South Hadley at a Glance
Year Incorporated: 1775
Area: 18.4 square miles
Residential and commercial tax rate: $19.46 (Fire District 1); $19.80 (Fire District 2)
Median Household Income: $46,678
Median Family Income: $58,693
Type of government: Town meeting
Largest Employers: Mount Holyoke College; the Loomis Communities; Coveris Advanced Coatings; Big Y
* Latest information available
Six years ago, Mohawk Paper opened a plant in South Hadley to great fanfare and optimism for a long relationship with the community. Last year, in pursuit of more favorable taxes and incentives, the company closed its operations in South Hadley and moved to Ohio.
As tough as it was to see Mohawk pack up and leave, Sullivan noted that E Ink, the company located across Gaylord Street from the former Mohawk plant, has good news moving forward. “E Ink is planning to double in size because they have a new product line coming out.”
E Ink makes the agent used in tablets like the Amazon Kindle, which allows an electronic page to read like a physical book. In addition to tablets, E Ink screens are used in a variety of applications ranging from signage at MBTA stations and international airports to retail price signs.
On top of contributing as a successful company, Sullivan noted that E Ink is a strong supporter of community projects and events in South Hadley.
Meanwhile, the Ledges Golf Club, owned by the town and a financial drag for many years, is on its way to performing at par. At the beginning of the pandemic last year, golf courses across the state were mandated to stay closed for several weeks. Sullivan called the lost months a “kick in the shins” because, once it opened, the Ledges did brisk business all season and came close to hitting a break-even point.
“This year, we made $200,000 in revenue in just March and April,” Sullivan said. “By the end of the fiscal year next June, we think the Ledges will break even.”
In addition to her duties as chamber president, Theroux’s full time job is executive director of Berkshire Hills Music Academy (BHMA), a music-infused program that helps young adults with special needs to expand their social, vocational, and life skills. Before the pandemic, BHMA employed just over 100 people. Though it normally offers both residential and day programs, state mandates forced BHMA to quickly shift to remote classes for its day students. After furloughs and layoffs due to the new mandates, 64 staff remain.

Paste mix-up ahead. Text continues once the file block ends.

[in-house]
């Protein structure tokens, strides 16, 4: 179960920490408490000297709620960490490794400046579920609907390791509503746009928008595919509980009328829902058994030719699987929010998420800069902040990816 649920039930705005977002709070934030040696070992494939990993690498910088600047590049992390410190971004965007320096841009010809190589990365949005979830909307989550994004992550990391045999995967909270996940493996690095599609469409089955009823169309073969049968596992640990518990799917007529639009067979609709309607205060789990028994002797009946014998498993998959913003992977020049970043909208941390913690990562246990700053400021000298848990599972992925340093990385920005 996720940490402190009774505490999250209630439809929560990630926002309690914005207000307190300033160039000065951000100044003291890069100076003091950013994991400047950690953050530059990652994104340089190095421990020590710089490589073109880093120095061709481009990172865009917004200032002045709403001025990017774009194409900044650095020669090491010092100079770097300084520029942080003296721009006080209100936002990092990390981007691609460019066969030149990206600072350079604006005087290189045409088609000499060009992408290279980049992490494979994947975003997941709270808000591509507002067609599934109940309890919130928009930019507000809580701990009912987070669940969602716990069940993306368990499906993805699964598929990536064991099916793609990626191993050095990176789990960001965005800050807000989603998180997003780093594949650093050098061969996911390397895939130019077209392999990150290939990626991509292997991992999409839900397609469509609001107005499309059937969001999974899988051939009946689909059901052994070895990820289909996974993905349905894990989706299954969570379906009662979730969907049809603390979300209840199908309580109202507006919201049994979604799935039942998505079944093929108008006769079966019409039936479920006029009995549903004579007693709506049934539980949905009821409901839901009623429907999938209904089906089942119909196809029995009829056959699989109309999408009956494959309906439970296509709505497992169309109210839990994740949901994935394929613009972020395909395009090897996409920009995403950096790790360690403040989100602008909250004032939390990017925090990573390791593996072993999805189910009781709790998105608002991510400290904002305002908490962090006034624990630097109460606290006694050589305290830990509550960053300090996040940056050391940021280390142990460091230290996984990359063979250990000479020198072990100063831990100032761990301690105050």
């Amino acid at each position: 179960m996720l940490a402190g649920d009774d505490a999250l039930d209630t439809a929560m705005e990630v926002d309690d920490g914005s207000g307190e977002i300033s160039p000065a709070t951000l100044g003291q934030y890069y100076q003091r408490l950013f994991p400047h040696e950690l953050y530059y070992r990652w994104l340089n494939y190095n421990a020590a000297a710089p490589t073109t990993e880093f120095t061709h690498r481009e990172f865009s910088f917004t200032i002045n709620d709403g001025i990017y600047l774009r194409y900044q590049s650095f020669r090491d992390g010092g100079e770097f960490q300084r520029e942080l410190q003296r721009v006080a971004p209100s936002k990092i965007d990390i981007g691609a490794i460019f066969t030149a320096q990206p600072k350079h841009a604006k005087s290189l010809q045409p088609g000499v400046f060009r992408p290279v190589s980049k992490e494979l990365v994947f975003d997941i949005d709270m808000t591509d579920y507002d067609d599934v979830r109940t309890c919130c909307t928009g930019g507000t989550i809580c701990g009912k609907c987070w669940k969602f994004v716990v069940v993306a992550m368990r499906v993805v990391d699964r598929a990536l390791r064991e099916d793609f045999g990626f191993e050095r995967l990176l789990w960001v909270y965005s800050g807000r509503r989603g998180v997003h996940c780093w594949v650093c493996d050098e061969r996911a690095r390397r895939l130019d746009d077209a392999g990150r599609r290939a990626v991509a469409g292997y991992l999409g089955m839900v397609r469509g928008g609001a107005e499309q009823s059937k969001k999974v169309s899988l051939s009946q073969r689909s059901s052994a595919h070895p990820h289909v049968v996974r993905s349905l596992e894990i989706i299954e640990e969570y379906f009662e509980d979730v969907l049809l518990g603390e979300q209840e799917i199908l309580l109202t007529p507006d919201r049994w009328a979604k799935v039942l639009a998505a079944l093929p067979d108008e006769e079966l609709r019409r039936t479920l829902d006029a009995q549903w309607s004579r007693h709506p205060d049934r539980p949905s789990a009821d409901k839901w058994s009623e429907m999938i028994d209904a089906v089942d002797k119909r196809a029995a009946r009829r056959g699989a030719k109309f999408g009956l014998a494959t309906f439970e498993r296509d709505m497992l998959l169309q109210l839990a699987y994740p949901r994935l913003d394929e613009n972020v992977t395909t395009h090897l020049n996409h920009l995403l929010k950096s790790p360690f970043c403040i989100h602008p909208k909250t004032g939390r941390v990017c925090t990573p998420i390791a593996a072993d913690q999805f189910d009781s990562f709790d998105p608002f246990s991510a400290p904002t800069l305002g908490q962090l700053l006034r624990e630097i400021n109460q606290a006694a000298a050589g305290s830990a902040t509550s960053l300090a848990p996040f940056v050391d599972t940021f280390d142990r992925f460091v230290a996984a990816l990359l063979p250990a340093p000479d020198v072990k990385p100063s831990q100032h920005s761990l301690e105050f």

“Our current state is a hybrid model where we have about 40% of our day students back on campus, with the rest joining us by remote,” Theroux said. “Once we can fully reopen, we’d like to staff up to where we were before the pandemic.”
Looking ahead to the fall, she wasn’t sure what to expect for new enrollments, but was pleasantly surprised to see strong numbers for BHMA’s incoming class.
“Once their loved one is vaccinated, many families are all in on our program, and that’s a huge positive for us,” Theroux said. “Three months ago, I would not have been as confident about what next year would look like.”
Back to School
After more than a year of remote learning, Mount Holyoke College students have begun to return to campus. While remote learning is still available, many have indicated they plan to return to campus in the fall.
“The presence of Mount Holyoke students back on campus will provide a real boost to South Hadley feeling normal again,” Theroux said.
Sullivan is on the move, too. After a long career of public service, he has announced he will retire in June. Looking back, he points to a number of projects he’s helped shepherd to success. One area of particular pride is the progress South Hadley has made in hiring a more diverse workforce. As an example, he mentioned Police Chief Jennifer Gundersen, who recently joined South Hadley’s force after several years in Amherst.
“Certainly, many downsized and did what they had to do to survive. It’s a real credit to community support because small business is such an important part of South Hadley.”
Sullivan in only one of South Hadley’s leaders who are moving on. Planning Director Richard Harris is also retiring, and the superintendent of schools left in December to pursue another professional path.
While grateful for their service to the town, Theroux sees this as a time for South Hadley to bring new faces into leadership roles.
“As we emerge from the pandemic, I’m optimistic about the future and a new era of leadership for our town,” she said, adding that she looks forward to people once again enjoying all that South Hadley has to offer.